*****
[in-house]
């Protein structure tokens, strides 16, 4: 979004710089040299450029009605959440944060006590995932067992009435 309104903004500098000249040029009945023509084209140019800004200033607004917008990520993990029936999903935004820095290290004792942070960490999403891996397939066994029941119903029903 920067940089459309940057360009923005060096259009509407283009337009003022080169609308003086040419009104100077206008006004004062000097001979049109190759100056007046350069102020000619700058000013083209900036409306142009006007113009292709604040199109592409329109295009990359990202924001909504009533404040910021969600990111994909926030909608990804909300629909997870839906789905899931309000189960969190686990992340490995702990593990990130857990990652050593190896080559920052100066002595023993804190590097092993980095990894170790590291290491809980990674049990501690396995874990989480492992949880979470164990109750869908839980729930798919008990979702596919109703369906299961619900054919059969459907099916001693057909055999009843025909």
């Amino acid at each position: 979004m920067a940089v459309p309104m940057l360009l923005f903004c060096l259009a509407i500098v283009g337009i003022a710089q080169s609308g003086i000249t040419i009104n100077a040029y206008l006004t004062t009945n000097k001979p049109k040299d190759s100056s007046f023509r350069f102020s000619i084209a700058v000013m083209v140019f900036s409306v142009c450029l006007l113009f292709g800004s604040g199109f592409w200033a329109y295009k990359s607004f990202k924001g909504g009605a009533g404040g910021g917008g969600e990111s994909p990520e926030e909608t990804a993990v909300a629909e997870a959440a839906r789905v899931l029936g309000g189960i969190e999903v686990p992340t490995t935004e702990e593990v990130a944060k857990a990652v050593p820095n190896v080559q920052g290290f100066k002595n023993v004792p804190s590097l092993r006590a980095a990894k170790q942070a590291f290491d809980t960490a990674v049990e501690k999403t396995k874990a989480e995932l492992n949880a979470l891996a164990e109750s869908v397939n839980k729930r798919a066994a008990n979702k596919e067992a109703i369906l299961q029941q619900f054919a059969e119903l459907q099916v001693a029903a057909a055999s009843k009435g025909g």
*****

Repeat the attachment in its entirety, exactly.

[in-house]
């Protein structure tokens, strides 16, 4: 979004710089040299450029009605959440944060006590995932067992009435 309104903004500098000249040029009945023509084209140019800004200033607004917008990520993990029936999903935004820095290290004792942070960490999403891996397939066994029941119903029903 920067940089459309940057360009923005060096259009509407283009337009003022080169609308003086040419009104100077206008006004004062000097001979049109190759100056007046350069102020000619700058000013083209900036409306142009006007113009292709604040199109592409329109295009990359990202924001909504009533404040910021969600990111994909926030909608990804909300629909997870839906789905899931309000189960969190686990992340490995702990593990990130857990990652050593190896080559920052100066002595023993804190590097092993980095990894170790590291290491809980990674049990501690396995874990989480492992949880979470164990109750869908839980729930798919008990979702596919109703369906299961619900054919059969459907099916001693057909055999009843025909």
């Amino acid at each position: 979004m920067a940089v459309p309104m940057l360009l923005f903004c060096l259009a509407i500098v283009g337009i003022a710089q080169s609308g003086i000249t040419i009104n100077a040029y206008l006004t004062t009945n000097k001979p049109k040299d190759s100056s007046f023509r350069f102020s000619i084209a700058v000013m083209v140019f900036s409306v142009c450029l006007l113009f292709g800004s604040g199109f592409w200033a329109y295009k990359s607004f990202k924001g909504g009605a009533g404040g910021g917008g969600e990111s994909p990520e926030e909608t990804a993990v909300a629909e997870a959440a839906r789905v899931l029936g309000g189960i969190e999903v686990p992340t490995t935004e702990e593990v990130a944060k857990a990652v050593p820095n190896v080559q920052g290290f100066k002595n023993v004792p804190s590097l092993r006590a980095a990894k170790q942070a590291f290491d809980t960490a990674v049990e501690k999403t396995k874990a989480e995932l492992n949880a979470l891996a164990e109750s869908v397939n839980k729930r798919a066994a008990n979702k596919e067992a109703i369906l299961q029941q619900f054919a059969e119903l459907q099916v001693a029903a057909a055999s009843k009435g025909g």